A possible end to long-term solitary confinement?


There are many problems with the American criminal justice system. It is too easily prone to use excessive and even lethal violence, it can be very abusive, it treats people differently based on their color and/or socio-economic status, it incarcerates people for too many things and for too long, it kills people using the death penalty, it tortures, and so on. But there is one other feature that is less discussed and that is the fact that it is not uncommon for prisoners to be kept in solitary confinement for very long periods of time, even though we know that this can cause serious psychological damage. Some states like Texas and Virginia automatically put death row inmates in solitary confinement irrespective of whether they are judged to pose a danger or not.

There may be hope on that front. US Supreme Court justice Anthony Kennedy did something unusual. While issuing an opinion on another case, he seemed to go out of his way to actually invite a constitutional challenge to the practice.

“Years on end of near-total isolation exacts a terrible price,” he wrote. He cited the writings of Charles Dickens and 19th century Supreme Court opinions that recognized “even for prisoners sentenced to death, solitary confinement bears ‘a further terror and a peculiar mark of infamy.’”

Sentencing judges and the high court have largely ignored the issue, Kennedy said, focusing their attention on questions of guilt or innocence or on the constitutionality of the death penalty.

“In a case that presented the issue, the judiciary may be required,” he wrote, “to determine whether workable alternative systems for long-term confinement exist, and, if so, whether a correctional system should be required to adopt them.”

Even civil liberties advocates were taken by surprise and it seems likely that there will be such a challenge soon. I hope that Kennedy’s comments are a signal that the court will rule such confinement to be cruel and unusual punishment and thus unconstitutional.

Comments

  1. says

    Some states like Texas and Virginia automatically put death row inmates in solitary confinement irrespective of whether they are judged to pose a danger or not.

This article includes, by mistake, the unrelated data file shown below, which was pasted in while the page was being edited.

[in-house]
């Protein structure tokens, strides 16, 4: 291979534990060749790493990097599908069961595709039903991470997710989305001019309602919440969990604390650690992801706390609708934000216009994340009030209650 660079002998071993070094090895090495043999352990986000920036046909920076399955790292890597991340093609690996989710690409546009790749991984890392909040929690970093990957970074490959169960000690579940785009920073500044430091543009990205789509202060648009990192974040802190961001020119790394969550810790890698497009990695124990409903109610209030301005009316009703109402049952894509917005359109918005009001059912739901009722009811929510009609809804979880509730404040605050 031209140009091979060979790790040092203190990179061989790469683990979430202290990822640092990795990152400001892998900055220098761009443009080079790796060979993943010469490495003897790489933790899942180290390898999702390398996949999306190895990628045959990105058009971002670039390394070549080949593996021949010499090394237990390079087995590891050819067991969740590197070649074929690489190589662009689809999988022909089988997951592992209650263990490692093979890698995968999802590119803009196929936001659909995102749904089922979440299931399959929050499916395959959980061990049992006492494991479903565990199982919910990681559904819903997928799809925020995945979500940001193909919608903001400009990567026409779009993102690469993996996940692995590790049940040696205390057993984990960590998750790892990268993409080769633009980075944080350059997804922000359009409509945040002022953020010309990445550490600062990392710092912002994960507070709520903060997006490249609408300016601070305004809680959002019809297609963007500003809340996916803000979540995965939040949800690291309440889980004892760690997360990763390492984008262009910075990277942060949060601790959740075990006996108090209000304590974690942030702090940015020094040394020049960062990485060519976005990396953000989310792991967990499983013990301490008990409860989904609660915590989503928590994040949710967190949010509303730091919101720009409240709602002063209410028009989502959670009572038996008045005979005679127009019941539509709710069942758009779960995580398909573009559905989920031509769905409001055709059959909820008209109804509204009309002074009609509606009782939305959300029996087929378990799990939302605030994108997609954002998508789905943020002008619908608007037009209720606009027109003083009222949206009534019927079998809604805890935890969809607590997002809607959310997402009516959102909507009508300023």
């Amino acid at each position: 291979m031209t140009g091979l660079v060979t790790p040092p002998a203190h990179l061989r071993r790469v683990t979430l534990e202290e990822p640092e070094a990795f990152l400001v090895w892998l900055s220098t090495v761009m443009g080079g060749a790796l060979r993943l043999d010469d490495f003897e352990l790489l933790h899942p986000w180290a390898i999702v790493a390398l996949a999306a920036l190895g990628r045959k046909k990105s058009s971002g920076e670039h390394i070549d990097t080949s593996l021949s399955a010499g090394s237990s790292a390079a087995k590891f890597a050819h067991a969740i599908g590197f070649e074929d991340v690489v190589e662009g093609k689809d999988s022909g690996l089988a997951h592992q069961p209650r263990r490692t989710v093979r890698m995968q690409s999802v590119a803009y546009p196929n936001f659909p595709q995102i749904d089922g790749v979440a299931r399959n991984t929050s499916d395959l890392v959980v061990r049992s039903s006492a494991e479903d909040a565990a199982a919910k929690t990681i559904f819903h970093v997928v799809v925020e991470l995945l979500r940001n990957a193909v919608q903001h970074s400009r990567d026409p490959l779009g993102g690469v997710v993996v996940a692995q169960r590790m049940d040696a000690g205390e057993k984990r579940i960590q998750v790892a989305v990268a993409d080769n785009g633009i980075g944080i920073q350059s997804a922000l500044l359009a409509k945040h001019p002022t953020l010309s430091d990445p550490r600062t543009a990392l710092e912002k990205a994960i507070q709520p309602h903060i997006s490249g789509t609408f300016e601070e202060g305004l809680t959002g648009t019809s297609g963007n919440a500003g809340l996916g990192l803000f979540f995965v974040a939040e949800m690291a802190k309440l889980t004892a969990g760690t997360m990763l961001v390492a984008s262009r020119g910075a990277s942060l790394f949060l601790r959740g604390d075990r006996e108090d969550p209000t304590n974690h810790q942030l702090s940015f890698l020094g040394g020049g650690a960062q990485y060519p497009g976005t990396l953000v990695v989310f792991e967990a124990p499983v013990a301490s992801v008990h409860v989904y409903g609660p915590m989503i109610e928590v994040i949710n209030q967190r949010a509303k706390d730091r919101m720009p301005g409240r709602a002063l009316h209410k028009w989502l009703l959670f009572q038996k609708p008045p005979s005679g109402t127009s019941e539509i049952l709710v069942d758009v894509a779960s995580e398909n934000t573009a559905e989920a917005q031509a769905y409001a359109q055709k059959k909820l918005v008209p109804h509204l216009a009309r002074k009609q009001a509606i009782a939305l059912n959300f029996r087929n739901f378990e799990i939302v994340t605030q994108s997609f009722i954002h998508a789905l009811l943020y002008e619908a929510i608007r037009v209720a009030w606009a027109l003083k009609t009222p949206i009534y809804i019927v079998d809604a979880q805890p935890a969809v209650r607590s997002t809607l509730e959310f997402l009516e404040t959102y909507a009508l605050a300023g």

They do that so that other inmates won’t kill them, and rob the executioner of his gruesome fun.
    The whole system is corrupt. Burn it to the ground, I say.

  2. Holms says

    “Burn [the present justice system] to the ground” is something I see frequently, but I am curious as to a suggested replacement.

  3. says

    “We have to fix the current system, not break it” is something I see frequently, but I am curious as to a suggested method.

  4. Holms says

    Are you being facetious? It should be immediately apparent that rebuilding a system – or replacement for a system – from scratch is always going to be a more drastic approach than modifying something that exists without rebuilding it entirely. The demands for elaboration on the ‘burn it to the ground’ approach are thus much more justified.

    Note also that discussions of modifying current systems often include actual suggestions; on the topic of solitary confinement for example, apotential solution is to eliminate preemptive solitary confinement, making it contingent on a demonstrated danger to other inmates. Elsewhere, discussions of e.g. police violence often include suggestions of officer cameras and much heavier enforcement against abuses of power, discussions of election reform usually include ideas like no anonymous donation, heavier caps on donation limits per person, elimination of corporate donations, or even restricting all campaign hopefuls to a fixed budget administered by the electoral commision itself… so on and so forth.

    These suggestions are not necessarily solutions – some are better than others, and all are likely to have a mix of merits and flaws – but they are something. When it comes to ‘burn it all down’ however, there is silence. So I ask again: burn it all down… and replace it with what?

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